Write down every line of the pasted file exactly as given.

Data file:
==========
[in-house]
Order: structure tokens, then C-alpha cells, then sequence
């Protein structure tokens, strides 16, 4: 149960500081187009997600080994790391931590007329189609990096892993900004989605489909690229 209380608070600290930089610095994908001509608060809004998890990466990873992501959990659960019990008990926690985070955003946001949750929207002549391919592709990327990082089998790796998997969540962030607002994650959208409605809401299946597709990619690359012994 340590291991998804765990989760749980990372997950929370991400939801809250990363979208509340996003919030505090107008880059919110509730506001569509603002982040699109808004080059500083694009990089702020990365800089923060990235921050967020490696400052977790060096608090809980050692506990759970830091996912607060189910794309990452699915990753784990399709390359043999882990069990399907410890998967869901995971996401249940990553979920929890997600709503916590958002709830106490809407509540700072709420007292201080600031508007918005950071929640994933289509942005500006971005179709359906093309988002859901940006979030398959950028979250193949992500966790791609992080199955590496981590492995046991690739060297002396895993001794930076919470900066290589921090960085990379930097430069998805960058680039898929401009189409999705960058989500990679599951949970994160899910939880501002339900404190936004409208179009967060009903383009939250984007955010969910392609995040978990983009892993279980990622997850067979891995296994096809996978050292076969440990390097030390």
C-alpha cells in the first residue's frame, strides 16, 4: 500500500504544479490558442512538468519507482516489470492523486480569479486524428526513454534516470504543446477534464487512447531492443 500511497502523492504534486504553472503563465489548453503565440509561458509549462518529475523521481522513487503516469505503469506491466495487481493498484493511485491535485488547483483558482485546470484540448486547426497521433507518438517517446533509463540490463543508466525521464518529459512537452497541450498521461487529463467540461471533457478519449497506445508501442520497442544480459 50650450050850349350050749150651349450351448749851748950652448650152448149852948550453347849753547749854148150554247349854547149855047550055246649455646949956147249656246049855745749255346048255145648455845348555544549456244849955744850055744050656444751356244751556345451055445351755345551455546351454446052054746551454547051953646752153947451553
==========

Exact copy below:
[in-house]
Order: structure tokens, then C-alpha cells, then sequence
């Protein structure tokens, strides 16, 4: 149960500081187009997600080994790391931590007329189609990096892993900004989605489909690229 209380608070600290930089610095994908001509608060809004998890990466990873992501959990659960019990008990926690985070955003946001949750929207002549391919592709990327990082089998790796998997969540962030607002994650959208409605809401299946597709990619690359012994 340590291991998804765990989760749980990372997950929370991400939801809250990363979208509340996003919030505090107008880059919110509730506001569509603002982040699109808004080059500083694009990089702020990365800089923060990235921050967020490696400052977790060096608090809980050692506990759970830091996912607060189910794309990452699915990753784990399709390359043999882990069990399907410890998967869901995971996401249940990553979920929890997600709503916590958002709830106490809407509540700072709420007292201080600031508007918005950071929640994933289509942005500006971005179709359906093309988002859901940006979030398959950028979250193949992500966790791609992080199955590496981590492995046991690739060297002396895993001794930076919470900066290589921090960085990379930097430069998805960058680039898929401009189409999705960058989500990679599951949970994160899910939880501002339900404190936004409208179009967060009903383009939250984007955010969910392609995040978990983009892993279980990622997850067979891995296994096809996978050292076969440990390097030390």
C-alpha cells in the first residue's frame, strides 16, 4: 500500500504544479490558442512538468519507482516489470492523486480569479486524428526513454534516470504543446477534464487512447531492443 500511497502523492504534486504553472503563465489548453503565440509561458509549462518529475523521481522513487503516469505503469506491466495487481493498484493511485491535485488547483483558482485546470484540448486547426497521433507518438517517446533509463540490463543508466525521464518529459512537452497541450498521461487529463467540461471533457478519449497506445508501442520497442544480459 50650450050850349350050749150651349450351448749851748950652448650152448149852948550453347849753547749854148150554247349854547149855047550055246649455646949956147249656246049855745749255346048255145648455845348555544549456244849955744850055744050656444751356244751556345451055445351755345551455546351454446052054746551454547051953646752153947451553